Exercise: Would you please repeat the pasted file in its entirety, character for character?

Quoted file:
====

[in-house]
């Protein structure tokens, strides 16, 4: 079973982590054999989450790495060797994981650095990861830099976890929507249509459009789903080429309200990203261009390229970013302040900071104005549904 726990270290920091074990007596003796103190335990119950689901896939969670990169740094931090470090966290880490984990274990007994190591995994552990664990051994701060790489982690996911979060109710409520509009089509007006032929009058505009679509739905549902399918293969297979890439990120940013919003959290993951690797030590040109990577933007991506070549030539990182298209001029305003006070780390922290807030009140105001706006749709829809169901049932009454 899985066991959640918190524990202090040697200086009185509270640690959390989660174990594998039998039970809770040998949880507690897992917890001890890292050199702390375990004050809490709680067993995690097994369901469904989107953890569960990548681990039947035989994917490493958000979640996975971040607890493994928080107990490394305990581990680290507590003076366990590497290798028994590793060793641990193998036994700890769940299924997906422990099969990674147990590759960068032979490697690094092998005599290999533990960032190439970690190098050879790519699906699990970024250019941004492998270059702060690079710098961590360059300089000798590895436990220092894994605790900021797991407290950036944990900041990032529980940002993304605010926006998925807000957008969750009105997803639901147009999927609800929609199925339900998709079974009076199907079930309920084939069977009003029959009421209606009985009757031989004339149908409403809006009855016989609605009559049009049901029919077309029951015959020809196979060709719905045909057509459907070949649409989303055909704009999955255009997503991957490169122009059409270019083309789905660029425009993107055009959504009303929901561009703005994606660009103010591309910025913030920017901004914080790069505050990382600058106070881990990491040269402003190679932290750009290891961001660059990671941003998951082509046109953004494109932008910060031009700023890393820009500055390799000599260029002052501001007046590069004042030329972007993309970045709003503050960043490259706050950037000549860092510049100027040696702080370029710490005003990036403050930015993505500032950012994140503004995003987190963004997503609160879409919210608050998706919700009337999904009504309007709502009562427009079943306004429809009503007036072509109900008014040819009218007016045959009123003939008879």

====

[in-house]
């Protein structure tokens, strides 16, 4: 079973982590054999989450790495060797994981650095990861830099976890929507249509459009789903080429309200990203261009390229970013302040900071104005549904 726990270290920091074990007596003796103190335990119950689901896939969670990169740094931090470090966290880490984990274990007994190591995994552990664990051994701060790489982690996911979060109710409520509009089509007006032929009058505009679509739905549902399918293969297979890439990120940013919003959290993951690797030590040109990577933007991506070549030539990182298209001029305003006070780390922290807030009140105001706006749709829809169901049932009454 899985066991959640918190524990202090040697200086009185509270640690959390989660174990594998039998039970809770040998949880507690897992917890001890890292050199702390375990004050809490709680067993995690097994369901469904989107953890569960990548681990039947035989994917490493958000979640996975971040607890493994928080107990490394305990581990680290507590003076366990590497290798028994590793060793641990193998036994700890769940299924997906422990099969990674147990590759960068032979490697690094092998005599290999533990960032190439970690190098050879790519699906699990970024250019941004492998270059702060690079710098961590360059300089000798590895436990220092894994605790900021797991407290950036944990900041990032529980940002993304605010926006998925807000957008969750009105997803639901147009999927609800929609199925339900998709079974009076199907079930309920084939069977009003029959009421209606009985009757031989004339149908409403809006009855016989609605009559049009049901029919077309029951015959020809196979060709719905045909057509459907070949649409989303055909704009999955255009997503991957490169122009059409270019083309789905660029425009993107055009959504009303929901561009703005994606660009103010591309910025913030920017901004914080790069505050990382600058106070881990990491040269402003190679932290750009290891961001660059990671941003998951082509046109953004494109932008910060031009700023890393820009500055390799000599260029002052501001007046590069004042030329972007993309970045709003503050960043490259706050950037000549860092510049100027040696702080370029710490005003990036403050930015993505500032950012994140503004995003987190963004997503609160879409919210608050998706919700009337999904009504309007709502009562427009079943306004429809009503007036072509109900008014040819009218007016045959009123003939008879």